Love crispy, flaky sweet baked treats? Try this Otap recipe! These classic Filipino cookies take a bit of time to make but so worth the effort. They’re delicious fresh from the oven and great with coffee or tea.
Hello, everyone! I hope you’re in the mood for some serious baking because I have for you today a favorite Filipino cookie called Otap. If you’re craving some seriously flaky, sugary, buttery goodies, keep reading because you’re in for a treat!
Otap or utap is a Filipino puff pastry cookie originating from Cebu. It’s thin and oblong in shape and has a brittle texture and a generous coating of sugar.
Making authentic otap involves an eleven-stage process that results in multiple crumbly layers. Our recipe here is a simplified version, but it still creates an absolutely buttery, flaky piece of heaven!
The characteristic texture of the cookie is achieved by a series of rolling and folding the dough. A second dough made of butter, shortening, and flour is spread within the main dough, adding flavor as well as layers.
Don’t let the long list of steps discourage you from trying this recipe! With a bit of arm work and patience, you will be rewarded with a delicious flaky biscuit that is hard to resist!
Check out the step-by-step photos, instructions, and baking tips below to help you through the process. You’ll also find the recipe card with a complete ingredient list!
- In the bowl of a stand mixer, add warm milk. Sprinkle the yeast and 1 teaspoon of the sugar. Let the mixture stand for about 5 to 10 minutes or until foamy.
- Add the remaining sugar, salt, egg, shortening, and melted butter. Stir with a wooden spoon until incorporated.
- Add the flour, and using the dough hook, slowly beat the mixture on low until the flour is moistened.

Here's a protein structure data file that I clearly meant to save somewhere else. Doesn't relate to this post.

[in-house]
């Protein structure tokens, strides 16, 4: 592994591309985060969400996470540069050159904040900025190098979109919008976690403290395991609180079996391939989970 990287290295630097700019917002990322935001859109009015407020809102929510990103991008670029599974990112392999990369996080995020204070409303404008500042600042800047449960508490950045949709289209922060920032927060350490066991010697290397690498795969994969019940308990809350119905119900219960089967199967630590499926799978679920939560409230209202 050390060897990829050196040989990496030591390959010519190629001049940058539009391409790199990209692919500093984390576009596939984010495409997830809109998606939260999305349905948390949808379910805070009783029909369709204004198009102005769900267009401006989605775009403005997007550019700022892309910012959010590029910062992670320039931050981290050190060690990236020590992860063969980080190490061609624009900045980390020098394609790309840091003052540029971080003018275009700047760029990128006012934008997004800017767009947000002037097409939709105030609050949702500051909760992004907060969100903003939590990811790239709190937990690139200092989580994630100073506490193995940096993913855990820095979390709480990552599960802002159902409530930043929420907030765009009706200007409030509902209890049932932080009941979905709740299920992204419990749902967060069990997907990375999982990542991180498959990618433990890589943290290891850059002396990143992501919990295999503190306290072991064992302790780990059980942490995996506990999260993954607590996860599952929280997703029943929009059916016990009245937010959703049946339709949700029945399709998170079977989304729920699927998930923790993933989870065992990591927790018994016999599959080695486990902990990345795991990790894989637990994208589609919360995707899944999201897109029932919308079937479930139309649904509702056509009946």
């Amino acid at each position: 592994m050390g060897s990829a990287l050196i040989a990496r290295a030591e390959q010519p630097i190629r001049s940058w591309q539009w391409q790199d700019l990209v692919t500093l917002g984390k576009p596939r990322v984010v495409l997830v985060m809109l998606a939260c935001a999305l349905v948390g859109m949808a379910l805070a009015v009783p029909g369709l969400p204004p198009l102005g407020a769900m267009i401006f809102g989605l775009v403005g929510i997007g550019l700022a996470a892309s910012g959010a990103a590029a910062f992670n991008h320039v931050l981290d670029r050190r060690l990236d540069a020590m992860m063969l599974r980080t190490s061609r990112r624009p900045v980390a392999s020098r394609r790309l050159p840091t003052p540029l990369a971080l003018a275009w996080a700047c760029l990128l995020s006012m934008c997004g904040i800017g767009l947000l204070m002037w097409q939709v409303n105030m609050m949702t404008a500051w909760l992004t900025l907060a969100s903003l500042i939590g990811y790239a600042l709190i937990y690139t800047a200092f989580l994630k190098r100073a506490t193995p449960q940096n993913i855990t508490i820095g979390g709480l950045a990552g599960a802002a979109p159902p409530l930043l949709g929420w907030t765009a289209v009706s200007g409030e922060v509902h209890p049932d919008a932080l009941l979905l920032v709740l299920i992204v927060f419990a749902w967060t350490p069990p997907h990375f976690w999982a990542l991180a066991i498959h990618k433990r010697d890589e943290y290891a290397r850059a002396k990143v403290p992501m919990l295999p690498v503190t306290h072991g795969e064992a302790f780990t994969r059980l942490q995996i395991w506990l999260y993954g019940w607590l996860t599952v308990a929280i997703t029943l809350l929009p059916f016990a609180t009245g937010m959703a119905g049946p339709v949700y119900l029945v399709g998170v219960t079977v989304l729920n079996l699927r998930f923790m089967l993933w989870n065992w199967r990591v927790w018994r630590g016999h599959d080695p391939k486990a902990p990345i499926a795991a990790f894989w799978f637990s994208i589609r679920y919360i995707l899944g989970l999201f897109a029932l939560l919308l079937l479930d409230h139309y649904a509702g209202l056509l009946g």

- Turn the speed to medium-high and beat the dough for about 12 to 15 minutes, or until the dough gathers in the center and pulls away from the side of the bowl. If the dough is still very sticky after 10 minutes of kneading, sprinkle a little bit of flour to help with the stickiness.
- Cover the dough in a bowl with a clean kitchen towel. Allow to rise for about one hour or until doubled in size.
- While the dough rises, make the second dough.
- Combine the butter and shortening until smooth and creamy using the back of a spoon.
- Gradually add the flour and keep mixing until the mixture is soft and smooth.
- Deflate the risen first dough and turn it over on a lightly floured surface.
Using a rolling pin, roll it into about a ¼-inch rectangle, with the long edge of the rectangle facing you.
- Fold the upper third of the dough towards the center, then fold the lower third over it. Fold the dough’s left and right sides towards the center to form a rectangular “envelope” shape.
- Roll the dough into a ¼-inch rectangle again. Spread the second dough over the rolled first dough using an angled spatula, ensuring it is evenly distributed.
- Fold the dough again in the same way and roll it out into a rectangle as thin as possible without tearing it apart.
Preparing the dough for baking
- Preheat oven to 350 F
- Starting on the long edge, roll the dough into a tight log.
- Using a knife, slice the dough into ½-inch thick portions. Roll out each portion very thinly (paper-thin) into an oval shape. Lightly dust the rolling pin with flour to keep the dough from sticking.
- Dip the shaped dough into a plate of white sugar to fully coat. Repeat with remaining dough portions.
- Arrange in a single layer on parchment-lined baking sheets and bake in the preheated oven for about 5 to 8 minutes or until the top is golden and crisp.
- Allow to cool completely and remove from pan.